The Bedouin-style desert camp was stunning. Again, I loved the Arabian feel (magic carpets everywhere, candles, music) and we had the option to go dune-boarding, camel riding, have henna painted or just relax with the shisha until dinner (or all of the above). Although it's a very heavily marketed tourist activity, I enjoyed myself more than I expected. The food, the wine and the atmosphere was amazing and during dinner we had a belly dancer show. There were many people there but the camp was large enough to not feel crowded and I could sit in my little corner enjoying a drink and shisha. It went quite fast though and shortly after dessert we were directed back into our 4x4 and dropped back at our hotels by 10.30pm.

Earlier that day I decided to visit the Dubai Museum as it was conveniently located directly opposite my hotel. This is worth a visit as there is a lot of interesting information about the Emirates and history. Learning about the Emirati people and the way of life in the desert in times before, exported me into another world. The life-like wax statues were pretty creepy though!

 

On my last day I did an east coast tour in order to see the countryside and smaller villages along the other coast of the UAE. It was a smaller group and the tour guide was very informative. After walking through some roadside markets and driving through the alien rocky landscape, we stopped for lunch at a coastal resort were we were able to take a dip in the shimmering blue Indian Ocean. It was so hot that I burnt my feet walking on the scalding sand down to the water. On our return we visited the oldest known mosque in the UAE which now resembles ancient ruins of a fort but where people still come to pray. 

In between these tours I found time to go to the Jumeirah public beach to swim in the Arabian Sea (very warm and blue).

I also ventured across the street at 5am to get shots in the beautiful Al Fahidi Historical Neighbourhood with no one else around. This atmospheric area in Bur Dubai is one of the oldest (restored) heritage sites in the city, with a neighbourhood that dates back to the early 1900s. The labyrinth of winding alleyways offers an enchanting glimpse into the Dubai of a bygone era including traditional wind towers and bustling courtyards lined with museums, craft shops, cultural exhibits, courtyard cafes, art galleries and two boutique hotels.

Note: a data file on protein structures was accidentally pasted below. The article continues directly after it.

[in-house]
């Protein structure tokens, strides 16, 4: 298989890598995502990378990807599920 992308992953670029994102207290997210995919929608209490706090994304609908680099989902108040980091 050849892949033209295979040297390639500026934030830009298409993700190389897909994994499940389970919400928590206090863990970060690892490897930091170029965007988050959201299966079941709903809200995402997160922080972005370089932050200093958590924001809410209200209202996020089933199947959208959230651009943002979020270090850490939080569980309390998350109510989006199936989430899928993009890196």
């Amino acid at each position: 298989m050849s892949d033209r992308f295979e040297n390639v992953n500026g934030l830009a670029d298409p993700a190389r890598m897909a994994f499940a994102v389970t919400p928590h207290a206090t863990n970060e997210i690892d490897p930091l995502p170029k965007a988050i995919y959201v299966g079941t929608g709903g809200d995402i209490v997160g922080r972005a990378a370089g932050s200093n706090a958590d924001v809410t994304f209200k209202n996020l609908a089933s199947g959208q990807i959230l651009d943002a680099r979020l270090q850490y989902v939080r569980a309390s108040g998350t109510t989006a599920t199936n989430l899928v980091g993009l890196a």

The hotel I stayed at was perfectly situated for me away from the busy city centre full of shopping malls and skyscrapers and in the older more traditional part of Dubai (Bur Dubai). Note: I booked through Booking.com - If you use this link to book any hotel, you can get a $20 credit! The area felt a bit like "Little India" as many Indians live in Bur Dubai - There were also lots of nice Indian food joints if you knew where to look. The hotel is situated near a mosque and I began to enjoy the early morning sounds of the call to prayer. There was something hauntingly beautiful about that singing when you’re half asleep. The hotel staff went out of their way to assist and make me feel comfortable, the buffet breakfast was great and the rooms were lovely with a charming "Aladdin" feel to it. 

 

Here are my "captains log" notes I jotted down from Dubai:

  • 01/05/17 - Traffic in Dubai kinda sucks.

  • 01/05/17 - People-watching alone on the Burj Khalifa waiting for sunset (tourist peak hour) - stayed about 3 hours. Result: many people asked me to take their photo for them.

  • 01/05/17 - Burj Khalifa: No one actually looking at the view - just their phone screen/selfie stick. Surprised at the amount of tourists wearing butt-cheek short shorts and crop tops in a conservative country.

  • 02/05/17 - I can't yet tell what traditional food is like here as every restaurant I've gone past is pizza, burgers, subway, KFC etc.

  • 02/05/17 - Crap visibility was explained by tour guide as not being smog, instead a mixture of sand from the desert and salt from the sea.

  • 03/05/17 - The salesmen at the souks called me "Shakira" - my tour guide explained it meant they thought I looked like the pop star (?!)

  • 03/05/17 - Saw camel milk gelato but didn't get to try it.

  • 03/05/17 - Splurged on a massage but the masseuse had the flu and kept coughing on me.

  • 04/05/17 - Got henna.

  • 05/05/17 - Drove through a sand storm.

  • 05/05/17 - Things seem to be about the same price as in Australia, if not more (except taxis). 

 

As my jam packed 4 days in the UAE came to an end I felt I experienced as much as I could and was ready for my next adventure in Uganda!